The Blob

Friday, July 16, 2004

What is Love?
I just came across a lovely little film created by a talented amateur videographer. Titled What is Love? the video is a small documentary of children being interviewed on the subject of love and what it means to them. The video was created in Apple iMovie, a very simple yet powerful video editing program. The subject matter is compelling, the characters charming, and the movie nicely made. You can see it online (Apple Quicktime required) here. Enjoy!

Wednesday, July 14, 2004

Italy smiled at me

It's taken a while, but after too many nights of editing over 2,200 digital photos in Photoshop, I've finally posted a site of photos of a trip we took to northern Italy. Our journey took us to Lake Como (Bellagio, Menaggio, Como); Lugano, Switzerland; Florence; villages in southern Tuscany; Bologna; and Milan. After a harsh winter and equally rainy spring, our arrival was blessed with sunny days for each of the twelve days we were there. I can only say we got to Heaven earlier than planned.

Given the outpouring of popularity around the world toward Americans, I left home with trepidations. I quickly left my worries and cares behind. To an individual, the Italians welcomed us with open arms. They were helpful. Courteous. Funny and warm. And their dispositions were as sunny as the weather.

I only hope that my photographs do such a wonderful place justice.

I've always heard about how high the taxes are in Europe. This trip brought home for me what we in the U.S. take for granted: much of the taxes paid go to preserve the beauty that is Italy. For example, in Bologna, everywhere we looked in this medieval city, there were construction and renovation projects focused on preserving the 12th to 14th century architecture that makes this city so special. Even in the small villages of Tuscany, it was apparent that individual homes and buildings had been cleaned or sandblasted. Often, the facade of old buildings is retained, braced and inside, the building may be completely gutted and a highly modern building constructed inside. Or, artisans will work for years on completely restoring the incredible work of centuries past, repainting frescoes in ceilings, carefully repairing cracks and structural stress, all in the name of preservation.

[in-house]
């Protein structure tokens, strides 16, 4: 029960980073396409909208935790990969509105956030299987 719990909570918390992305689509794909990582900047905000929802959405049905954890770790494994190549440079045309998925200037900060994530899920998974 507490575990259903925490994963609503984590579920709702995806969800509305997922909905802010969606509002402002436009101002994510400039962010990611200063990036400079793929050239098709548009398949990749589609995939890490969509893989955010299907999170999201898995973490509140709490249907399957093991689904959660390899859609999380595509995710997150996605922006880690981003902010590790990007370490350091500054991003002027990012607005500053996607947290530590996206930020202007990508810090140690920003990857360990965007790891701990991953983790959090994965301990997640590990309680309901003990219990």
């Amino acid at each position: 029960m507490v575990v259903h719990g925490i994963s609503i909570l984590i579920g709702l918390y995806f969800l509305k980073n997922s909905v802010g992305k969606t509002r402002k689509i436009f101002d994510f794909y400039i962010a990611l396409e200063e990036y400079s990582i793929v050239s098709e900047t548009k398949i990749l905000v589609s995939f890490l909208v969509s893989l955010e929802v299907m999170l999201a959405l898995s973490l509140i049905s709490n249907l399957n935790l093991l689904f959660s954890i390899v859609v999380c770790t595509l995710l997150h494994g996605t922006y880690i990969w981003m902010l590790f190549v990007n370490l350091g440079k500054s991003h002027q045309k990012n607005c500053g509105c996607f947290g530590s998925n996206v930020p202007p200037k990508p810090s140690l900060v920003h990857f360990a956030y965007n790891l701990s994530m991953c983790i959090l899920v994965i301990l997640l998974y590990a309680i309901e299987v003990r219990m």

In the U.S., such dedication is a rarity. Sad. Demolishing our past is a way of life.

The cost to keep up a medieval building must be staggering. But it's a commitment that Italians believe in, one that costs a tremendous amount in taxes. It is not unusual to walk through a public building, even a department store only to encounter a section of floor covered in Plexiglas. Below, you can see work on an excavation of an ancient Roman village. That is dedication.

In future blogs, I will share more observations of these remarkable people and their beautiful country. Thanks, Italy!